June 4, 2010
UPDATED — 3 p.m. June 4, 2010
The Issaquah Relay for Life is Saturday and Sunday with teams walking around the track for an 18-hour period.
“The 18 hours represents the typical period of cancer treatment where patients frequently have sleepless nights,” co-chair Stacy Strickland explained.
Last year, 80 teams participated, with about 60 percent of those high school and middle school students. They raked in $220,000.
“So many have been touched by cancer, but the bad economic times don’t care about cancer,” she said. “So, it’s so refreshing to see how many still provide donations.”
May 18, 2010
Stacy Strickland’s father was diagnosed with lung carcinoma in 1992, when she was just 16. Six weeks later, he succumbed to the disease.
“It was a tough thing for anyone to go through,” Strickland said. “Especially for a 16-year-old.”
It would take her 18 years to find an outlet in the community to help support the American Cancer Society.
“Ironically, I found about the Relay for Life from an article in The Issaquah Press,” she said.
She joined the next year. She has since been a team captain, a planning team member and is event co-chair this year.
The concept for the Relay for Life is fairly simple. Form a team, with each member tasked to raise at least $100 for walking around the track for an 18-hour period.
“The 18 hours represents the typical period of cancer treatment where patients frequently have sleepless nights,” Strickland explained. “At the beginning of the event, you feel the adrenaline rush and then by morning you’re exhausted, but still have the feeling of ‘I did it.’”
May 18, 2010
To be successful, this marathon is a team sport
The doctor walked into the conference room and set my medical file down on the table. She had a long, forlorn look. I could tell she was not bringing me good news.
“The test results came in and,” after pausing for a second, she continued, “you have cancer.”
Now, I like to joke with my doctors. I was trying to find a humorous comeback, but nothing was coming to mind. With cancer, there just isn’t anything funny.
Finally, I replied, “Is this one of those cancers that can be cured quickly?” Already I was thinking about covering high school sports in the fall.
The doctor answered, “No. This is one of the bad ones. You have multiple myeloma.” Read more
April 27, 2010
City governance was more than a job for Kos
It’s hard to imagine the city of Issaquah without City Administrator Leon Kos behind the scenes. When he arrived in 1977, Issaquah was still a one-stoplight town. He has been there for every stoplight since. Read more
February 23, 2010
Youth activism can lead to a better world
Teens today are changing the world one day and one life at a time and Issaquah youths are joining the movement.
Volunteering by 16- to 19-year-olds has more than doubled since 1989, from 13.4 percent to 28.4 percent, according to a 2007 report from The Corporation for National and Community Service, a federal agency that oversees service programs in the U.S. Volunteering by that age group is also 36 percent higher than it was in 1974, when it was 20.9 percent. Today, 8.2 million people ages 16-24 volunteer their time.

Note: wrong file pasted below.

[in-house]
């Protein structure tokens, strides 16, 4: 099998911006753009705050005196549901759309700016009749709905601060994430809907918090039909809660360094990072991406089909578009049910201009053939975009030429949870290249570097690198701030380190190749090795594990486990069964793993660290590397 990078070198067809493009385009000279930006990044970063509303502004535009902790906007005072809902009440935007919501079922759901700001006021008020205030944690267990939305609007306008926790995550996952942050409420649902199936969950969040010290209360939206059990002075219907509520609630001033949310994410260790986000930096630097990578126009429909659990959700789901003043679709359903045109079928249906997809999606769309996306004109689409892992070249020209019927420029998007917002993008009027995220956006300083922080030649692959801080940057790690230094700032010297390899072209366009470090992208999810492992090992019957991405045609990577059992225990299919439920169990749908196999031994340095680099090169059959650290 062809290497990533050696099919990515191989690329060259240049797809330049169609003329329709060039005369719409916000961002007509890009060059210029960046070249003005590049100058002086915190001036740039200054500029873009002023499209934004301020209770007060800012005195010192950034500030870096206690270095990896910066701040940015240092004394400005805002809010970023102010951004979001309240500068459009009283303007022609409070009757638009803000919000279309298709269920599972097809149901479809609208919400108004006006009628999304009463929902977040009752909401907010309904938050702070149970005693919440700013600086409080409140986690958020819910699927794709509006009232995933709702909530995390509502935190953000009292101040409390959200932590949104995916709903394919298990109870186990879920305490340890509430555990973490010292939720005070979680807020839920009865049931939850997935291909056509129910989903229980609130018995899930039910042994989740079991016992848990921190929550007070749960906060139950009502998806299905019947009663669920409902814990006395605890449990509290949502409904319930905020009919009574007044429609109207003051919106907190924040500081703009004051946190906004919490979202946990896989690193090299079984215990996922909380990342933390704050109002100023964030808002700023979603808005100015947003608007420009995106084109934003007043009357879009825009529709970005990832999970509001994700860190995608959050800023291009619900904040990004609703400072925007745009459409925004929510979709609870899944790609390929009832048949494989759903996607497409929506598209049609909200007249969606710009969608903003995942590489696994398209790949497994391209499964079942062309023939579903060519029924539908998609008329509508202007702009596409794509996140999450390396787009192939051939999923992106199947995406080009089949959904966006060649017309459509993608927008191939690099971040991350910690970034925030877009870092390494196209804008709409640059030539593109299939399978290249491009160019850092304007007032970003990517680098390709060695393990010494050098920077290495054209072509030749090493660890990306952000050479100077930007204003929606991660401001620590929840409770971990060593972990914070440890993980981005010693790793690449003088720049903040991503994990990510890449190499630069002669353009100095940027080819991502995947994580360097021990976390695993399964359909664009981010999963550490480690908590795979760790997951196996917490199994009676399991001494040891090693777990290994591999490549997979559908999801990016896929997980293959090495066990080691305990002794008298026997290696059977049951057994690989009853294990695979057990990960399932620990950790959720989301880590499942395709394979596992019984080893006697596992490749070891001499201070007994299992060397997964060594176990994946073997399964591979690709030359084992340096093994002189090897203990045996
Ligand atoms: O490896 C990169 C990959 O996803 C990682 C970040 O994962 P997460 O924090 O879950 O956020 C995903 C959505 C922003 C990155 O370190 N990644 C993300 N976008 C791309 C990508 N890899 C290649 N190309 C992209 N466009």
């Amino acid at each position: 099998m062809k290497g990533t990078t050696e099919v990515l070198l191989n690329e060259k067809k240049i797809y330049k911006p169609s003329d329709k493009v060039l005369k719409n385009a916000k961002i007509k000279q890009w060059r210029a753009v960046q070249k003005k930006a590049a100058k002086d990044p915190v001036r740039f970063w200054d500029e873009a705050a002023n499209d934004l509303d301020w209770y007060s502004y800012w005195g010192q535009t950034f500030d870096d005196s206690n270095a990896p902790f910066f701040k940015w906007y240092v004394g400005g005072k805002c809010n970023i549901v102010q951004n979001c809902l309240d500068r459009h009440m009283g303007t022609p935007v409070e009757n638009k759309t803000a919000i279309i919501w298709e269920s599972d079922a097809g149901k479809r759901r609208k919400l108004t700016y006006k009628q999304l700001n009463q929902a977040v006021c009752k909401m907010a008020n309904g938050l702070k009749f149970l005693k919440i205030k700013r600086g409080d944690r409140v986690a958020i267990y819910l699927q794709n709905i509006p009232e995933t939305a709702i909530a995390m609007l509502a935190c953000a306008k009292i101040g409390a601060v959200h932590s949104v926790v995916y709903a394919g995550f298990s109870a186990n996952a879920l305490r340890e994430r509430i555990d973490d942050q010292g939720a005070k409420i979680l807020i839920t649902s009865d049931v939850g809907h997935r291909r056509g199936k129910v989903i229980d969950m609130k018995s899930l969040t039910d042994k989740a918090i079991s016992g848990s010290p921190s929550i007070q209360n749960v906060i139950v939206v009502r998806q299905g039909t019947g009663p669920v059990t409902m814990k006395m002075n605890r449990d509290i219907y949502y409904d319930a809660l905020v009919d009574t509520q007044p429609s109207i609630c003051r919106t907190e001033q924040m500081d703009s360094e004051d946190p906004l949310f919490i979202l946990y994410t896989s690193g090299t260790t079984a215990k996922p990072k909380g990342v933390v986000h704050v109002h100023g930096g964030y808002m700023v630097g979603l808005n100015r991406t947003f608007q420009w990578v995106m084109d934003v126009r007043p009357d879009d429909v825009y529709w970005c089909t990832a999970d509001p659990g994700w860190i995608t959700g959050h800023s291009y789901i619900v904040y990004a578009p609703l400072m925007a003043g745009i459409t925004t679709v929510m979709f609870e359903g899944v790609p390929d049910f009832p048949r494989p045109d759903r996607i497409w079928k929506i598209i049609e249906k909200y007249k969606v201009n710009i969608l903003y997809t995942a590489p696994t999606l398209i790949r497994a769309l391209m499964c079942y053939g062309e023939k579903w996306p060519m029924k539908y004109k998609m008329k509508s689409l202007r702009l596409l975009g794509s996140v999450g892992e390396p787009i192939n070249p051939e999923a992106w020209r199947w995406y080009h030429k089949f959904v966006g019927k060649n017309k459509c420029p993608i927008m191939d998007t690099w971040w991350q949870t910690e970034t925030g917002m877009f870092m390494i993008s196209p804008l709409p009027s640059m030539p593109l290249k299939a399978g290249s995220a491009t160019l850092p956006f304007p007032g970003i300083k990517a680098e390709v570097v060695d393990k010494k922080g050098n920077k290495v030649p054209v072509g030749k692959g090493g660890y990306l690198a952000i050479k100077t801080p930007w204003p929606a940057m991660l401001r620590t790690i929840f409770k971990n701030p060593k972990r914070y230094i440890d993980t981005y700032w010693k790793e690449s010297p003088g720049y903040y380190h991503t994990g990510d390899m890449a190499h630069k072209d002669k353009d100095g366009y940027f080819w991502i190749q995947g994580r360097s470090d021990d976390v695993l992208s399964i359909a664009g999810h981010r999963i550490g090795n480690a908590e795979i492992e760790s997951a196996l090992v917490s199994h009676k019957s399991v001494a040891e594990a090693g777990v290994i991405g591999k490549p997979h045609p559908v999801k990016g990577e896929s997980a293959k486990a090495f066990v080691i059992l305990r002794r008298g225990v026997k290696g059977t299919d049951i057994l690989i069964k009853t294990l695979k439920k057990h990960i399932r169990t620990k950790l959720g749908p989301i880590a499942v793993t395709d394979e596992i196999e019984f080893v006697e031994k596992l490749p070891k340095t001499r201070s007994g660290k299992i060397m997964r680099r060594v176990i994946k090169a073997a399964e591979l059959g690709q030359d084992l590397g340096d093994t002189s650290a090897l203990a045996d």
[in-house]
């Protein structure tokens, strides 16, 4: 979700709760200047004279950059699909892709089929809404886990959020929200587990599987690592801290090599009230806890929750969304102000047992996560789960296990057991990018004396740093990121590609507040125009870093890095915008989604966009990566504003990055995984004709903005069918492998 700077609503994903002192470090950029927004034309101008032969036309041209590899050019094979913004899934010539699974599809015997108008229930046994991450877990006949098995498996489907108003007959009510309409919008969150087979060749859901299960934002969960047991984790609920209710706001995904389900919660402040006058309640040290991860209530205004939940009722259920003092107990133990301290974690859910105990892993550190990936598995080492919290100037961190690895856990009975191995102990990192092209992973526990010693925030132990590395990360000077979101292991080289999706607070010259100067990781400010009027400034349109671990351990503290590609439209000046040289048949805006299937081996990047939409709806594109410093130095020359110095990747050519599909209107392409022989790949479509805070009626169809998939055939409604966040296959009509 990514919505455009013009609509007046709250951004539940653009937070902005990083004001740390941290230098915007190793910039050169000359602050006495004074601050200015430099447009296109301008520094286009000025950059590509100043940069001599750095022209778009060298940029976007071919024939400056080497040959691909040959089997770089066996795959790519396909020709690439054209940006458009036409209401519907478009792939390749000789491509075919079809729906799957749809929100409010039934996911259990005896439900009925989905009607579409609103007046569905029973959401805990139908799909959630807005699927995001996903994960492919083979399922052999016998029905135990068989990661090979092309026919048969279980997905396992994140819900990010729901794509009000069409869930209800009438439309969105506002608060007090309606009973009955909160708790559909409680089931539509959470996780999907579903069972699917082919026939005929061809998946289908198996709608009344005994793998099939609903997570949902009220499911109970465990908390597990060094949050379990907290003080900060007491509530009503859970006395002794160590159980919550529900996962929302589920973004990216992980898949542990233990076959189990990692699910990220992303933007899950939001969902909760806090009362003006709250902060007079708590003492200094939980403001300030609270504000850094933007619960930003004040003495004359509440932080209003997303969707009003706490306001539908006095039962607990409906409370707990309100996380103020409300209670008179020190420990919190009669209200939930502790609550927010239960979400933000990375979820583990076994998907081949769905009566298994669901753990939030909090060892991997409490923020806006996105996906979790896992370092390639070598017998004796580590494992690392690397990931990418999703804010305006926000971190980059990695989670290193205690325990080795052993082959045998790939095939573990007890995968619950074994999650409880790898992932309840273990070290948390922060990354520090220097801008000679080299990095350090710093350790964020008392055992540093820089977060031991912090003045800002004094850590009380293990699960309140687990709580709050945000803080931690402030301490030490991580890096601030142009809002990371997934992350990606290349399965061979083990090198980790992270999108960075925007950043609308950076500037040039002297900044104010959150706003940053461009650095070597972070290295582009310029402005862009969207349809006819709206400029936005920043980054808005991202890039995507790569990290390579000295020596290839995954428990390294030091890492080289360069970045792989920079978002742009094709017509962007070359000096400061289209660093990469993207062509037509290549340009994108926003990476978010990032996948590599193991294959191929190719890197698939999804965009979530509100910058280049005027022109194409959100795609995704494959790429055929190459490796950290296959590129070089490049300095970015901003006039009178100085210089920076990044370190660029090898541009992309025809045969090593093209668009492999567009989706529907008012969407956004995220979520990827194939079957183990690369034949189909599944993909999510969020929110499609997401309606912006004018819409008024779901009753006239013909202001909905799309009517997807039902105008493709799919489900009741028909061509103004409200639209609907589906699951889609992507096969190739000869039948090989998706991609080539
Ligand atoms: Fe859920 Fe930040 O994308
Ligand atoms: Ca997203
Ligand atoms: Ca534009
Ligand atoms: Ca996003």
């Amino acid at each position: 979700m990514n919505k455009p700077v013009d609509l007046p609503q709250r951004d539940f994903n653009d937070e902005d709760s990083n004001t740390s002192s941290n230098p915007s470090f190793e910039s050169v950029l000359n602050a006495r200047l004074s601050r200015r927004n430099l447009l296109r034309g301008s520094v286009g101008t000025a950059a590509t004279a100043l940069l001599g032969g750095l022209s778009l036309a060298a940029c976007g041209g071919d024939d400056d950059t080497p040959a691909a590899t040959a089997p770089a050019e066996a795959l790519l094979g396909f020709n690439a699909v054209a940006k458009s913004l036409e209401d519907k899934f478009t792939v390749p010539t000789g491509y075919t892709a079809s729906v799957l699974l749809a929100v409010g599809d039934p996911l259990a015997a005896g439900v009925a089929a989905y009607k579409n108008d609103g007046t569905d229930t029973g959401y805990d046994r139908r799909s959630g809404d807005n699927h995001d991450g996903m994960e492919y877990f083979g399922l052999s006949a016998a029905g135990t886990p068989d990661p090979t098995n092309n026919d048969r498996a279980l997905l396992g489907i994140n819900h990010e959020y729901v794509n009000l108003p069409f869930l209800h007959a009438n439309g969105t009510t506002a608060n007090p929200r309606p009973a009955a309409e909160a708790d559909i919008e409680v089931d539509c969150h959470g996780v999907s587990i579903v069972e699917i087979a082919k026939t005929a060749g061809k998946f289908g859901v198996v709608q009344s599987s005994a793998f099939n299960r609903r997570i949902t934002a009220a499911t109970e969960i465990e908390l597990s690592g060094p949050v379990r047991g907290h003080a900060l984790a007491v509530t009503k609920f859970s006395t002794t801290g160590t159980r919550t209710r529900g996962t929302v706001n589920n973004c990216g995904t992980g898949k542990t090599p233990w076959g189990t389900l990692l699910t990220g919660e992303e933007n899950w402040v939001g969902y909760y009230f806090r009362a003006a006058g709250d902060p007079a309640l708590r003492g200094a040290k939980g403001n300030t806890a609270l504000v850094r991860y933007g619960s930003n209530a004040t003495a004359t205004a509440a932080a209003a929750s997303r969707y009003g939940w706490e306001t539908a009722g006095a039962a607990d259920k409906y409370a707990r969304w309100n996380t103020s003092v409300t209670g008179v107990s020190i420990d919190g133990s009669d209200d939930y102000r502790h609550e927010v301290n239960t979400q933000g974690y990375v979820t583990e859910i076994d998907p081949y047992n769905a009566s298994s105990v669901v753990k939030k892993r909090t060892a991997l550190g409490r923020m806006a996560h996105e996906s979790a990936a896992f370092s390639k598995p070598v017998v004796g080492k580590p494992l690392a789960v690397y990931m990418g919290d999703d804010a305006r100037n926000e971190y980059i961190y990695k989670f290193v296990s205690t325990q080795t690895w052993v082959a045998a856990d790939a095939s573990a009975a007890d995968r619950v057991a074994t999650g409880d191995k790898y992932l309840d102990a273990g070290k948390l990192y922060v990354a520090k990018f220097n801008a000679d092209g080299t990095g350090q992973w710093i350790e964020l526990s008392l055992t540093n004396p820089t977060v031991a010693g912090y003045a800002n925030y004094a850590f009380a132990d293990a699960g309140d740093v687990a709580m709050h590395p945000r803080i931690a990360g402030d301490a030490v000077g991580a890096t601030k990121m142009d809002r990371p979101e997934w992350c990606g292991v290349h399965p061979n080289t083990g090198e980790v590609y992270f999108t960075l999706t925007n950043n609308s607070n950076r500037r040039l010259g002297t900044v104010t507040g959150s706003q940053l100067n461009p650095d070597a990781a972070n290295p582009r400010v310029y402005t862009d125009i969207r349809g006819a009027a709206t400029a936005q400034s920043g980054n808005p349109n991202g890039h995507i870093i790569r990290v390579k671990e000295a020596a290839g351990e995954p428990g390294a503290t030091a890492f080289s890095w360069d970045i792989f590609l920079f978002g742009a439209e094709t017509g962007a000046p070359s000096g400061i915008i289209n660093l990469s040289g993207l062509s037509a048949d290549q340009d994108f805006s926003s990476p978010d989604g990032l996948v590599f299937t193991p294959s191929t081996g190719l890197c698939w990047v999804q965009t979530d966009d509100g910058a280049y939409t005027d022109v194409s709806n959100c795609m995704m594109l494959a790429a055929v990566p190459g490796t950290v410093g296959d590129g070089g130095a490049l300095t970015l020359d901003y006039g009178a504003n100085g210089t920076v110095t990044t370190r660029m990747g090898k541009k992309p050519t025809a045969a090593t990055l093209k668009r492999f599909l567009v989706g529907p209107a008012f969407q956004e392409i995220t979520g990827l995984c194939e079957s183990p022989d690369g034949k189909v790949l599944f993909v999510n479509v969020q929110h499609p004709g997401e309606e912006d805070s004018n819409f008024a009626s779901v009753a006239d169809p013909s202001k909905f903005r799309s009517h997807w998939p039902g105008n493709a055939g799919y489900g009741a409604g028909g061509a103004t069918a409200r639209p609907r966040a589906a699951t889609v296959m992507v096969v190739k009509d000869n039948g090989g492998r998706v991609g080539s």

Mitchell Byron, a Liberty High School alumni who volunteered for Athletes for Kids and is deaf, is one of them.
“I want to give back to a community that has given so much to me,” he said.
Students are learning philanthropy at home; through community organizations, like Kiwanis and Rotary clubs; in children’s leadership groups; and in school, according to the agency’s reports.
Locally, there is an Issaquah School Board policy dedicated to ensuring students learn philanthropy before they graduate, said Superintendent Steve Rasmussen.
“Globally, we want kids to know that we’re in a world that they can impact, personally and in larger groups,” he said. “I want them to know what they do impacts the rest of the world, and it is incumbent upon them to be much wiser than my generation.”
Students in Issaquah have taken that message to heart, not just for their grades, but also in hopes of leaving their world better.
“We have to take action to see the outcome that we want,” said Lindsay Baringer, a senior at Issaquah High School who volunteers with the Issaquah Schools Foundation. “If you help out, the world will be a nicer place to live.”
June 4, 2009
March 23, 2009
The official Issaquah Relay for Life event is still over two months away. But that’s not stopping one group of enterprising teens from getting a head start on fundraising to raise money for the American Cancer Society’s annual event in June.
January 18, 2009
NEW — 6 a.m. Jan. 18, 2008
The kickoff meeting for Relay for Life team captains to pick up team materials is from 5-7 p.m. Tuesday at the Sammamish Starbucks, 3016 Issaquah-Pine Lake Road S.E.
The 2009 American Cancer Society Relay for Life Issaquah fundraiser returns May 30-31.
Event co-chair Karen Conely said each team should have between eight and 15 members and be able to walk a total of 20 hours on the track.
“The saying goes, ‘Cancer never sleeps,’ so neither will we,” she said. Read more